What’s the Significance of Simon Carrying Jesus’s Cross?

The Significance of Carrying Jesus's Cross

Have you ever wondered about the significance of Simon carrying Jesus’s cross to the place of his execution? As you think about Jesus’ and his sacrifice this Good Friday, take a few minutes to listen to these reflections from John Piper:

Listen to: Ask Pastor John: What’s the Significance of Simon Carrying Jesus’s Cross?

Listen to our Pastor’s message about how struggling with Jesus changes your story.

What’s Your Story? Part 3 Video

What’s Your Story? Part 3 Video: Grace: Feeling Loved not Superior

Check out Part 3 of my story on YouTube: https://youtu.be/R4iMdAZu-_Q

What's you story? Part 3: Feeling Loved not Superior

What’s your story? Part 3 of my stoy is about how I came to know one of my favorite words: GRACE. Check out how I came to know my hope is in what Jesus has done for me rather than what I can do for God.

What challenges have you faced in your story? At CrossRoads, one of our greatest joys is offering hope to people facing their stories’ biggest challenges.

Share your story in the comments, via email or with your own video!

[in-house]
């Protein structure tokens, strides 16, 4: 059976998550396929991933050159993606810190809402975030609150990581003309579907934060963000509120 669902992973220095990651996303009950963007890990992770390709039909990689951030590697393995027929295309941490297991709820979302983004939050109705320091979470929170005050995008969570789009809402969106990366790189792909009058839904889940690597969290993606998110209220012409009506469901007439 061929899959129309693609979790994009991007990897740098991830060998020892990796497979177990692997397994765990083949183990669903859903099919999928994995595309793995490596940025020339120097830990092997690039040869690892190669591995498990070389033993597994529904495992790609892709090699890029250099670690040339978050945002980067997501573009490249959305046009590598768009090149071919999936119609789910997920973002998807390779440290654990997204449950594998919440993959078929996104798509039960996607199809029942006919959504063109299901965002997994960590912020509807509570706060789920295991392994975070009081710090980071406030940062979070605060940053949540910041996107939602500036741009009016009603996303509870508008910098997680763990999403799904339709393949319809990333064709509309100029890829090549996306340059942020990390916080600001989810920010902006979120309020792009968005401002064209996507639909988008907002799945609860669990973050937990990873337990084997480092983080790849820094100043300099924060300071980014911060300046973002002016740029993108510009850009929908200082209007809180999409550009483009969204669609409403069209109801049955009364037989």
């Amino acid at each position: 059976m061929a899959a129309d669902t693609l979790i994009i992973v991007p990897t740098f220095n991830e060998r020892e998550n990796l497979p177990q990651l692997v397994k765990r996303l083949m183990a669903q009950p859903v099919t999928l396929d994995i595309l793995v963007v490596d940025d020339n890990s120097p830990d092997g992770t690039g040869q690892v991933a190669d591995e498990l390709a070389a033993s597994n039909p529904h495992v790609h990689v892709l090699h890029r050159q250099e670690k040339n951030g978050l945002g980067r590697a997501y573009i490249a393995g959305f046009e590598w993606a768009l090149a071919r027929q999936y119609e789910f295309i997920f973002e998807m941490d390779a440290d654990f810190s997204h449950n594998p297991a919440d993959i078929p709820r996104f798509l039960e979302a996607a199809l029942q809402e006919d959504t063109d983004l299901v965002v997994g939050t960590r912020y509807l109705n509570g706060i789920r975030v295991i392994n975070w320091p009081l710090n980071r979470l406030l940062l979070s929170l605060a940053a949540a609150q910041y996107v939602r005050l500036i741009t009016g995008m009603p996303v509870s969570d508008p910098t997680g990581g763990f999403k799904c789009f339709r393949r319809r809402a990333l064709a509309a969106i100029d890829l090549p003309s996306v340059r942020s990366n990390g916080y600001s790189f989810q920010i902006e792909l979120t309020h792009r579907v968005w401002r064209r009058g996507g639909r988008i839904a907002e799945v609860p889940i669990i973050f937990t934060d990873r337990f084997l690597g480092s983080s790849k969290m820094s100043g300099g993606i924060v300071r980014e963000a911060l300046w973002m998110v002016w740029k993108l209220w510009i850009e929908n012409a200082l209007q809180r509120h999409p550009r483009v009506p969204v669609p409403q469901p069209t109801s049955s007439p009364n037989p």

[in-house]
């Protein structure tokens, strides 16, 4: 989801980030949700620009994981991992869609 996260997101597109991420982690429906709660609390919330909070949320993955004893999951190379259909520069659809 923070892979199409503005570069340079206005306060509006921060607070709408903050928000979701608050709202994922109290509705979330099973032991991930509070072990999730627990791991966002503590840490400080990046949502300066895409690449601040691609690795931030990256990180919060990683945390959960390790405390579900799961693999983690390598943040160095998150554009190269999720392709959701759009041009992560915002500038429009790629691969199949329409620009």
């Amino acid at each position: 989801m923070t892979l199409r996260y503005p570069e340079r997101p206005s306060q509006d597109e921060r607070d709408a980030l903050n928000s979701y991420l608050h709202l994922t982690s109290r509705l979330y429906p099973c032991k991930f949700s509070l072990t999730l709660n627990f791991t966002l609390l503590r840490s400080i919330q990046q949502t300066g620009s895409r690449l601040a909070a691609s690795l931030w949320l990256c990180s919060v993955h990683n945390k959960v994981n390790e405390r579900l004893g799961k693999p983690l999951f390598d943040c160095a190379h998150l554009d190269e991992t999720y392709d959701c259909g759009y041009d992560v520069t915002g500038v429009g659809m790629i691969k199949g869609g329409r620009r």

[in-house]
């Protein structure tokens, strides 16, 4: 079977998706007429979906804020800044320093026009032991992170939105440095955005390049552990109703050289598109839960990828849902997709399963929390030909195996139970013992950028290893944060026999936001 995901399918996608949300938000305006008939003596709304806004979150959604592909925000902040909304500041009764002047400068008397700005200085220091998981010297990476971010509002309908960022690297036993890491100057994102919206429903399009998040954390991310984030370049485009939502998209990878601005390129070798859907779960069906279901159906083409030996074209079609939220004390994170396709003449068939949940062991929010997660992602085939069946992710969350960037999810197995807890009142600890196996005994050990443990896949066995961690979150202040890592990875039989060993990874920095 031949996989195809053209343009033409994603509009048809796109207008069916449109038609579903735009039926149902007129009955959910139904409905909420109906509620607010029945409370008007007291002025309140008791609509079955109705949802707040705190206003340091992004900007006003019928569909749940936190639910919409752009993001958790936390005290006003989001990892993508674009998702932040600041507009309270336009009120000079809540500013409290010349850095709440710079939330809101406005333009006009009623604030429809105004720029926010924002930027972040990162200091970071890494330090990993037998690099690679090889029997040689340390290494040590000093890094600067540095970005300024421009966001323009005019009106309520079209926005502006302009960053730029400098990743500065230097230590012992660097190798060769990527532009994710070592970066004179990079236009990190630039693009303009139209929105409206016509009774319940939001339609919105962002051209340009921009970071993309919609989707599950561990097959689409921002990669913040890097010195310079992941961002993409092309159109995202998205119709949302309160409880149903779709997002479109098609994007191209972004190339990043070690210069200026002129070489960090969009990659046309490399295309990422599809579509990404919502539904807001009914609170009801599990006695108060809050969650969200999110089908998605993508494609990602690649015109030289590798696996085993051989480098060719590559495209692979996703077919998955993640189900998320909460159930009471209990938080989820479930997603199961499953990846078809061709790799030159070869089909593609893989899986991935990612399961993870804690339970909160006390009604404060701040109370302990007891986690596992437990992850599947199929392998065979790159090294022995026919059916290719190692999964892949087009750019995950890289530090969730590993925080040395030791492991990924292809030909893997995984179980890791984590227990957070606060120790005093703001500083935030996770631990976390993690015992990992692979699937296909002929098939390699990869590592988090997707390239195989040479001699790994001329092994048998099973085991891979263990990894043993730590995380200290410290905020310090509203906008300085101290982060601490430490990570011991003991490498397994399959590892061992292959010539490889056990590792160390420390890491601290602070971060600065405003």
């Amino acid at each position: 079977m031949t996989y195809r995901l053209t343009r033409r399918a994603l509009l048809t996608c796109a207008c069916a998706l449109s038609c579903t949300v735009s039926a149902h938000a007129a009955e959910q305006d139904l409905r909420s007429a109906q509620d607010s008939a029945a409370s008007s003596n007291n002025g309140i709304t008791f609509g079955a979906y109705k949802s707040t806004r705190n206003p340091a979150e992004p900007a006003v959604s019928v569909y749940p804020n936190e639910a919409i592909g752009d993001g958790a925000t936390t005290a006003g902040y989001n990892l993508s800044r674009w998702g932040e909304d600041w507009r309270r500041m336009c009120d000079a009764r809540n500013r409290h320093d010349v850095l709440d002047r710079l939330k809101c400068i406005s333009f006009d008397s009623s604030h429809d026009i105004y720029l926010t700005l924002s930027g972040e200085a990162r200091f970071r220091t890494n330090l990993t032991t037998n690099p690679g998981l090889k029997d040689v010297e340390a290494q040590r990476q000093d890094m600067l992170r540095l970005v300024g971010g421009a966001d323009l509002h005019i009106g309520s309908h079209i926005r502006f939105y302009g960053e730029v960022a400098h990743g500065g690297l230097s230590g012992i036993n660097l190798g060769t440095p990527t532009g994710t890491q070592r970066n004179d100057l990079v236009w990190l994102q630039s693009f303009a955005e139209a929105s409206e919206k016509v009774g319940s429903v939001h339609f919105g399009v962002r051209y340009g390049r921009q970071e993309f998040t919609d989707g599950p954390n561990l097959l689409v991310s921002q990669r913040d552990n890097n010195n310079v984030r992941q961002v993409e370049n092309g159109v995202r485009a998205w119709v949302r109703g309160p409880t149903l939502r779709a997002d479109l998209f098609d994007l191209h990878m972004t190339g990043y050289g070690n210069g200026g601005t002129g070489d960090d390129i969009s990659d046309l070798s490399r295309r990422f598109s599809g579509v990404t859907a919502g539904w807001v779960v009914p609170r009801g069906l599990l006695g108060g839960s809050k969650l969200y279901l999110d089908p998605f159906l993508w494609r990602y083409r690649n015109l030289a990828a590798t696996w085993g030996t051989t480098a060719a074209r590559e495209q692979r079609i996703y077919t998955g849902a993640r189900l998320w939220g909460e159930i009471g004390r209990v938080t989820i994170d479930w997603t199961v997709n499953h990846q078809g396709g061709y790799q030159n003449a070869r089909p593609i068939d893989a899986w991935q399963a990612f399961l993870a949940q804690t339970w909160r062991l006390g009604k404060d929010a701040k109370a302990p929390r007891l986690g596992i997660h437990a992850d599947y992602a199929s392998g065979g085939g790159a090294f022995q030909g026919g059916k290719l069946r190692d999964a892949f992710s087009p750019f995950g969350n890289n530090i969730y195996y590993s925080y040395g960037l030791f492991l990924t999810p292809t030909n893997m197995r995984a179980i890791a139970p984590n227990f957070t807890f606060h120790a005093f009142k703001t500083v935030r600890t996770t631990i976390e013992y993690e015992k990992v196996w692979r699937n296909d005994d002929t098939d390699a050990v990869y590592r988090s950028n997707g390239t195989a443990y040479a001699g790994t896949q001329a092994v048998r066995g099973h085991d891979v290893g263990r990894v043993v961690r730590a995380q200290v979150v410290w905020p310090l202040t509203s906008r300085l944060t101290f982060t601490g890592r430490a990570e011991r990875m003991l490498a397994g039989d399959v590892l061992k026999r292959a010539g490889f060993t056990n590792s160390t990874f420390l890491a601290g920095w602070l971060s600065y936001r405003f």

What’s Your Story? Part 2 Video

What’s Your Story? Part 2 Video: Junior High, Bullies & Jesus

Check out Part 2 of my story on YouTube: https://youtu.be/WqW7tgKuGeg

Be part of the premiere on YouTube Sunday, March 24th, at 8:30 pm CDT.

What's your story? Part 2: Junior High, Bullies & Jesus

What’s your story? Part 2 of my story begins in Junior High. As loved and accepted as I felt in my early years, everything changed somewhere between 6th and 8th grade. I guess that’s probably the case for most of us.

What challenges have you faced in your story? At CrossRoads, one of our greatest joys is offering hope to people facing their stories’ biggest challenges.

Share your story in the comments, via email or with your own video!

What’s your story? Part 3

What's your story?
Part 3: Grace

Grace

I always felt like something was wrong…

What’s your story? I always felt like something was wrong with church. I thought, maybe, it was the architecture or the music. It took me until I was almost 30 years old to realize it was much more fundamental than that.

How can I make God happy?